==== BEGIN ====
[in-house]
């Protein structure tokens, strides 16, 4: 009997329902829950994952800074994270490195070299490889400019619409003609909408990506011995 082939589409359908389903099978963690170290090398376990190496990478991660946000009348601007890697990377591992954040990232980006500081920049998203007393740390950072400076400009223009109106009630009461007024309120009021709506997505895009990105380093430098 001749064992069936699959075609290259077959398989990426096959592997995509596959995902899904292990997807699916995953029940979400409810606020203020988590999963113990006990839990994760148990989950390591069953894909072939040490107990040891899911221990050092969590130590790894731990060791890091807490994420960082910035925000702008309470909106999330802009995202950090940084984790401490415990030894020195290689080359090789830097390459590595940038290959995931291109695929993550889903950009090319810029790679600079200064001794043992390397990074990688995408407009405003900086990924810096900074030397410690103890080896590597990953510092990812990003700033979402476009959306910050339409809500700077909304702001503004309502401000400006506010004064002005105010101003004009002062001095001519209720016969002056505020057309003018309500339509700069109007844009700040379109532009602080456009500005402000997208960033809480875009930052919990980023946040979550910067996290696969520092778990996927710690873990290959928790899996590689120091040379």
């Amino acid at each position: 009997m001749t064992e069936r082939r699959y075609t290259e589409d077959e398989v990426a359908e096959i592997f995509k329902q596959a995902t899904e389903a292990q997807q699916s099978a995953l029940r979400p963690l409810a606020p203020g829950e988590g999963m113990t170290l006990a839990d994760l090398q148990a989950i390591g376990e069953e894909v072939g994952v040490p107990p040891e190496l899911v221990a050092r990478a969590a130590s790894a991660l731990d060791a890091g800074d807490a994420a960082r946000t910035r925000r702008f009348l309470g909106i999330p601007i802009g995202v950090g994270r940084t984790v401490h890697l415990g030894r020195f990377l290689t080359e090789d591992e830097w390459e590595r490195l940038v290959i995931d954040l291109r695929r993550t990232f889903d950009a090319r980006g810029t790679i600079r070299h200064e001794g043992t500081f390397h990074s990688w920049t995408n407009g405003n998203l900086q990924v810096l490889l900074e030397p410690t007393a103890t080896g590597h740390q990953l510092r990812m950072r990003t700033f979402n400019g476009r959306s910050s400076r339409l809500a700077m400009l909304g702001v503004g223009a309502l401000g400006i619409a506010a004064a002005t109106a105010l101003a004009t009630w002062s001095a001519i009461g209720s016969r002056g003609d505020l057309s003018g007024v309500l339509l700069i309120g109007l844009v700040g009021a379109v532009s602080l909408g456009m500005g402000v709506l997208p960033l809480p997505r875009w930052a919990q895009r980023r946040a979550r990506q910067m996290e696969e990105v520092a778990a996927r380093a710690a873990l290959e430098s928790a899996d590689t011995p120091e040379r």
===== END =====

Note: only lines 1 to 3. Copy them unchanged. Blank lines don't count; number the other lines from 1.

[in-house]
């Protein structure tokens, strides 16, 4: 009997329902829950994952800074994270490195070299490889400019619409003609909408990506011995 082939589409359908389903099978963690170290090398376990190496990478991660946000009348601007890697990377591992954040990232980006500081920049998203007393740390950072400076400009223009109106009630009461007024309120009021709506997505895009990105380093430098 001749064992069936699959075609290259077959398989990426096959592997995509596959995902899904292990997807699916995953029940979400409810606020203020988590999963113990006990839990994760148990989950390591069953894909072939040490107990040891899911221990050092969590130590790894731990060791890091807490994420960082910035925000702008309470909106999330802009995202950090940084984790401490415990030894020195290689080359090789830097390459590595940038290959995931291109695929993550889903950009090319810029790679600079200064001794043992390397990074990688995408407009405003900086990924810096900074030397410690103890080896590597990953510092990812990003700033979402476009959306910050339409809500700077909304702001503004309502401000400006506010004064002005105010101003004009002062001095001519209720016969002056505020057309003018309500339509700069109007844009700040379109532009602080456009500005402000997208960033809480875009930052919990980023946040979550910067996290696969520092778990996927710690873990290959928790899996590689120091040379």
């Amino acid at each position: 009997m001749t064992e069936r082939r699959y075609t290259e589409d077959e398989v990426a359908e096959i592997f995509k329902q596959a995902t899904e389903a292990q997807q699916s099978a995953l029940r979400p963690l409810a606020p203020g829950e988590g999963m113990t170290l006990a839990d994760l090398q148990a989950i390591g376990e069953e894909v072939g994952v040490p107990p040891e190496l899911v221990a050092r990478a969590a130590s790894a991660l731990d060791a890091g800074d807490a994420a960082r946000t910035r925000r702008f009348l309470g909106i999330p601007i802009g995202v950090g994270r940084t984790v401490h890697l415990g030894r020195f990377l290689t080359e090789d591992e830097w390459e590595r490195l940038v290959i995931d954040l291109r695929r993550t990232f889903d950009a090319r980006g810029t790679i600079r070299h200064e001794g043992t500081f390397h990074s990688w920049t995408n407009g405003n998203l900086q990924v810096l490889l900074e030397p410690t007393a103890t080896g590597h740390q990953l510092r990812m950072r990003t700033f979402n400019g476009r959306s910050s400076r339409l809500a700077m400009l909304g702001v503004g223009a309502l401000g400006i619409a506010a004064a002005t109106a105010l101003a004009t009630w002062s001095a001519i009461g209720s016969r002056g003609d505020l057309s003018g007024v309500l339509l700069i309120g109007l844009v700040g009021a379109v532009s602080l909408g456009m500005g402000v709506l997208p960033l809480p997505r875009w930052a919990q895009r980023r946040a979550r990506q910067m996290e696969e990105v520092a778990a996927r380093a710690a873990l290959e430098s928790a899996d590689t011995p120091e040379r």